The Sept. 11 attacks brought out the best in Americans: heroism, charity, and national purpose. At the same time, some are using this disaster for profit.
First, there was the hawking of souvenirs, such as miniature World Trade Center towers. Then, many companies offered condolences through what largely amounted to commercial advertising. Lately, some merchants have been selling products with dubious claims that they can protect against biological or chemical attacks. The list goes on.
Such commercial exploitation could erode the national effort to end terrorism. It certainly doesn't show how to sympathize with families of victims, or build character and connect with one another.
One bizarre instance of such exploitation came last week, when a popular TV program that claims to conduct seances, "Crossing Over With John Edwards," intended to contact victims who died in the attacks. Thankfully, an advertising and public backlash forced producers to drop the effort. Also abandoned recently was a plan to sell pieces of the World Trade Center and Pentagon wreckage over the Web auction site eBay.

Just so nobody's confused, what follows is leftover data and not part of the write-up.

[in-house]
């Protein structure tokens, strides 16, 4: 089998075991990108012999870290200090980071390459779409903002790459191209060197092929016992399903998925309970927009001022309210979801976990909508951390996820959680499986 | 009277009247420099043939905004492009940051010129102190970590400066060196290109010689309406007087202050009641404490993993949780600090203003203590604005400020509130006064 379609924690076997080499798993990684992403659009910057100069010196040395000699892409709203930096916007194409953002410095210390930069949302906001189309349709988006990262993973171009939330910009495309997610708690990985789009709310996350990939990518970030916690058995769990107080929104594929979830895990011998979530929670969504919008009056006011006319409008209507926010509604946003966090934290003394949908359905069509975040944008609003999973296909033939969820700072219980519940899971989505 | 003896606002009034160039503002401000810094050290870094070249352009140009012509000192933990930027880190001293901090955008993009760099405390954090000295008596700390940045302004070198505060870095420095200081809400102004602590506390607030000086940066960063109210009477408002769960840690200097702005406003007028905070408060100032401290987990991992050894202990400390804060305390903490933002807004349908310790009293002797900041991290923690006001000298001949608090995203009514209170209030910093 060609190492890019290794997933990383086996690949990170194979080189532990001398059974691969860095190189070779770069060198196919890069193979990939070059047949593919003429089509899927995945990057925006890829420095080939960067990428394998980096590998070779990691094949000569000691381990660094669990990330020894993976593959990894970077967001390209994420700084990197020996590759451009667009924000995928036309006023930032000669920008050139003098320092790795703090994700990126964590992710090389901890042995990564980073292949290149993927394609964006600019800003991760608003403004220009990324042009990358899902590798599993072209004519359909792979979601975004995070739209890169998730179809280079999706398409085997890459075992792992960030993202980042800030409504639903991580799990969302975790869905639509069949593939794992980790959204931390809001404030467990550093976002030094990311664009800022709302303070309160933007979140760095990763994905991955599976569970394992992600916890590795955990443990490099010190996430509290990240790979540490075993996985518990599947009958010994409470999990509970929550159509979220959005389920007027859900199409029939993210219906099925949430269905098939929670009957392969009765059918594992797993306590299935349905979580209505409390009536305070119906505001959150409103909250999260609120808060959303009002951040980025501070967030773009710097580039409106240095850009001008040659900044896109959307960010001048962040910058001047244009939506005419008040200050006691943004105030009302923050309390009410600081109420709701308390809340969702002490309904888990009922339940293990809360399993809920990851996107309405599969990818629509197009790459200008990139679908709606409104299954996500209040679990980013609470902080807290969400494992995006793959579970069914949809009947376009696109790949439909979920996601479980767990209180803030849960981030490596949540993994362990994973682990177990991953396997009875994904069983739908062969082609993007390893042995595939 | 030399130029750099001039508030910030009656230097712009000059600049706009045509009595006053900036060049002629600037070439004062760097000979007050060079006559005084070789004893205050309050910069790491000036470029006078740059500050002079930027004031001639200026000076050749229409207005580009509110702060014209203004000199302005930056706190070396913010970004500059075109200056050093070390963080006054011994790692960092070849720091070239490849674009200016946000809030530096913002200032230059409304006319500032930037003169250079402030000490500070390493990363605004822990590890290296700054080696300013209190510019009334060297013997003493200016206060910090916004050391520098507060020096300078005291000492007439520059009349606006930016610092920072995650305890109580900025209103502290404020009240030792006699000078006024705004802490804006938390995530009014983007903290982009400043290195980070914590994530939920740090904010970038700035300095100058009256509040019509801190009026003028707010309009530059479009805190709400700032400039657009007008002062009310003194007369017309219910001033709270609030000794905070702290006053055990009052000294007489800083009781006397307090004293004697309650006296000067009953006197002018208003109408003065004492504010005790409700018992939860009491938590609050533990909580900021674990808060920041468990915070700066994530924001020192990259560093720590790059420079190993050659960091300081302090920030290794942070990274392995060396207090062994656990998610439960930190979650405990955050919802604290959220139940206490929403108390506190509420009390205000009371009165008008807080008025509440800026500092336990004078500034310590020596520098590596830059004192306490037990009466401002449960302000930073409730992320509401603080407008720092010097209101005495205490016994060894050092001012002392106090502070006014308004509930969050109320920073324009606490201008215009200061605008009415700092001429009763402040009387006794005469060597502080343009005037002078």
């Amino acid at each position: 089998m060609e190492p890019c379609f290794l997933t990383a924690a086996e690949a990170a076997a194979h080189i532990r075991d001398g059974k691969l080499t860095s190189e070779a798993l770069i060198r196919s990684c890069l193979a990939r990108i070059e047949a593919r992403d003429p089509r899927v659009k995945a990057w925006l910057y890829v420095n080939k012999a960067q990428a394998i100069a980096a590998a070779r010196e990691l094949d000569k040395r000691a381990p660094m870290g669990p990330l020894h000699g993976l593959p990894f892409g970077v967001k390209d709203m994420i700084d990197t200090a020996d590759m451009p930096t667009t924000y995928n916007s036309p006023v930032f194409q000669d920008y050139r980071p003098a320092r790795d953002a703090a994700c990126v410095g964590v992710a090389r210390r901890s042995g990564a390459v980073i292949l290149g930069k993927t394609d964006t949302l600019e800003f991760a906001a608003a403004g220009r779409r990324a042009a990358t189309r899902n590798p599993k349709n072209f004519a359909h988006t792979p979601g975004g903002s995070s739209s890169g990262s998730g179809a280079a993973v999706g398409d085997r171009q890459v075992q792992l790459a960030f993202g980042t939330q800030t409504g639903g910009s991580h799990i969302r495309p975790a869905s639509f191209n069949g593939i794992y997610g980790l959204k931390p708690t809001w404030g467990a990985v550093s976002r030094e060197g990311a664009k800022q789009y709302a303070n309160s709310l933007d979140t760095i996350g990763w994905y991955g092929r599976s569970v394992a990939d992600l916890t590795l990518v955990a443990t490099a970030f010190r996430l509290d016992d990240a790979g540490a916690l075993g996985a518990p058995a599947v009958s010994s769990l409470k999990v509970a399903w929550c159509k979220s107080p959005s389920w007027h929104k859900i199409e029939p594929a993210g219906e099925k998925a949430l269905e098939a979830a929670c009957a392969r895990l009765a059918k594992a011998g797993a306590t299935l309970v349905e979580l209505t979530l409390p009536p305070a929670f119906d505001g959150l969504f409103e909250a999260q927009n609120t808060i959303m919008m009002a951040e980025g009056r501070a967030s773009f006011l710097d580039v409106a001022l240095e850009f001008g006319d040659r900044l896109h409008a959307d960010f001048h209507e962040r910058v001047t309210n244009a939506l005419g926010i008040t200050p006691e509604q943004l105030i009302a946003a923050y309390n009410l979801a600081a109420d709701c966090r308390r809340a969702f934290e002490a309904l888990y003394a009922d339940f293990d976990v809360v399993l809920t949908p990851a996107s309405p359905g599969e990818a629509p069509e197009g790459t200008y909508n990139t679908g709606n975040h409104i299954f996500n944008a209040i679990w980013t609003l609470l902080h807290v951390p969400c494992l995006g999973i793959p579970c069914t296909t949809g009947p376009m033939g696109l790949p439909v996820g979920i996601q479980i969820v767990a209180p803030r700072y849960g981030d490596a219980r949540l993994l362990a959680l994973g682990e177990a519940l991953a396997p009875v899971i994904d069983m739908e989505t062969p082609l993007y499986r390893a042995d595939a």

A free market is one of America's strengths, but that must be tempered by good taste and a stronger sensitivity to building a sense of community during a crisis like this one.